I owe Native Americans so much. We all do.
They helped the Pilgrims stay alive.
They helped create our Constitution with their model of representative government. They helped in every war our country's fought - in larger numbers per capita than any other ethnic group in America.
And they helped me.
The First Americans. The forgotten Americans. Native Americans.
For all the gifts they have given this nation, this Thanksgiving, I'm grateful to God for Native contributions far more personal. Because they have made me rich. Not in money. But in ways to live life as a victor, not a victim.
For over two decades, I've been privileged to serve God with Native American young people from scores of tribes. I have received a mountain of blessing. Through gifts our many Native friends have unknowingly planted in us. The respect they have for elders...their transparency...the heart they have for the hurting. Just by them being who they are, I have seen enriching examples of what the Bible calls being "more than conquerors" (Romans 8:37).
1. Your history doesn't have to be your destiny.
We know the awful history of this country's First People. They lost their land, their language, their lives. Their young people are dying from drugs, alcohol and suicide at rates far beyond any other people in this country.
But I have seen Native Americans who refuse to be defined by their wounds. Instead, they have chosen to use the "crud-entials" from their pain as a bridge into other broken lives. Offering living proof that hurt can be recycled into hope for other people.
In my season of devastating loss, they reached out with their comfort...their encouragement...their love. Born from their own grief.
2. Your story can change someone else's story.
For 26 summers, I've traveled with young people from many tribes as they've been messengers of hope on more than a hundred reservations. Their stories break my heart. And then they tell how their story went from one without hope to one filled with hope!
As they open up their lives in the middle of a reservation basketball court, the pain-hardened hearts of Native young people suddenly open to stories so much like theirs.
And that's when these powerful spiritual warriors tell how One thought to be "the white man's God" rescued, restored and repurposed their lives.
Jesus. The brown-skinned Mediterranean Jew from a tribe called Judah. Who lived on land occupied by others. Who came from a place people said nothing good could come from. And who died a violent death - like so many of their people. Who, in the Bible's words, "so loved the world." Not part of the world. The whole world.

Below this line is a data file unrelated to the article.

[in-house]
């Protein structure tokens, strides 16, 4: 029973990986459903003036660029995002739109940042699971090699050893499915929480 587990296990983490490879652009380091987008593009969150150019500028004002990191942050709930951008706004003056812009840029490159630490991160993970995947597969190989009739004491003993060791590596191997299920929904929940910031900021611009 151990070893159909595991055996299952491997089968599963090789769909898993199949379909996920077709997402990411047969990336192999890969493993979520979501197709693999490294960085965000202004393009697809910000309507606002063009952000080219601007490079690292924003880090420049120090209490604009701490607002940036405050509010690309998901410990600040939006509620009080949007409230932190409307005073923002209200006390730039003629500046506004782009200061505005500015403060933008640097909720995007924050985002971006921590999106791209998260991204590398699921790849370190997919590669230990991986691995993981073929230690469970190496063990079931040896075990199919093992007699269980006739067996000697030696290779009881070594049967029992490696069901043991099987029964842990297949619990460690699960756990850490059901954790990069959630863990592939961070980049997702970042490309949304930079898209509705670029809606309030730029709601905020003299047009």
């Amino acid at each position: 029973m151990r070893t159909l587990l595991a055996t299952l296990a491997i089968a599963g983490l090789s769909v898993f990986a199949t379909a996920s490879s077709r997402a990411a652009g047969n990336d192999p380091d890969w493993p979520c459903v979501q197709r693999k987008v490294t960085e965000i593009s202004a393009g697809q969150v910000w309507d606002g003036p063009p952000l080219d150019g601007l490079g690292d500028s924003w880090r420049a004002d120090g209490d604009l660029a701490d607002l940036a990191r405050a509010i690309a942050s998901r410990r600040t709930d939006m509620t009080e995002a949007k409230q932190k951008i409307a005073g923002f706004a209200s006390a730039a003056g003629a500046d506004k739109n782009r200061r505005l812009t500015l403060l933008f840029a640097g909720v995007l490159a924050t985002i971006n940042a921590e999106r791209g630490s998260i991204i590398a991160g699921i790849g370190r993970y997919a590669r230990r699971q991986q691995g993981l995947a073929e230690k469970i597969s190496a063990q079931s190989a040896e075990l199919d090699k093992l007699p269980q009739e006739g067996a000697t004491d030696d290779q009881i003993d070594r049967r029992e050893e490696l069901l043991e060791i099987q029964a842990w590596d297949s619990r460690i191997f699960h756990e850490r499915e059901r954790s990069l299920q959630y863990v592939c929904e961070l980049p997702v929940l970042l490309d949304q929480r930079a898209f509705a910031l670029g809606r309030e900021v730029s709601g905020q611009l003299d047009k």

And the hope the Bible says is an "anchor for the soul, firm and secure" (Hebrews 6:19) is born in hundreds of young Native hearts. Through these young warriors and their deeply personal stories of hope.
Their example keeps playing back in my heart, showing me how my story can change someone else's story forever. As one Native young woman told me after sharing her Hope Story publicly for the first time: "I can't believe how God can use the worst things that ever happened to us to bring life to someone else."
3. Generosity doesn't depend on prosperity.
Karen and I have been blessed with so many gifts from dear Native friends. Sometimes we've cried - because the giver has so little. Like first century Jesus-followers, "their extreme poverty welled up in rich generosity" (2 Corinthians 8:2). Many of us have much to learn from our Native brothers and sisters about "giving living."
4. A sense of humor can disarm a sense of despair.
I love my Native friends' unique sense of humor. And they amaze me as I see how they can find a way to laugh at the things that have made their people cry. I was at a Native conference where the emcee asked people in the audience to finish "you know you're Indian if..." They cracked me up - until I suddenly realized, "This is one reason there are still Native Americans." Their laughter gives them perspective that makes the unbearable bearable. A sense of humor that defies a sense of despair.
5. You have to leave your comfort zone to really make a difference.
Many Native people seem intuitively reticent, guarded with showing their feelings. But my tribal friends weep openly for their people.
And they refuse to leave them broken. Even if it means opening their own heart to open someone else's. Even if it means reaching out when they'd rather stay where it's safe.
Like Jesus - who left the comfort of heaven to come to this messy world to rescue us - these spiritual warriors risk to rescue. And their courage challenges my sometimes cowardice when it comes to taking the risks to tell about my Rescuer Jesus.
I know now why renowned evangelist Billy Graham said, "The Native American has been a sleeping giant...they could become the messengers who will help win America for Christ." A Native American serving the Chief of all chiefs is unstoppable.
They have made me rich.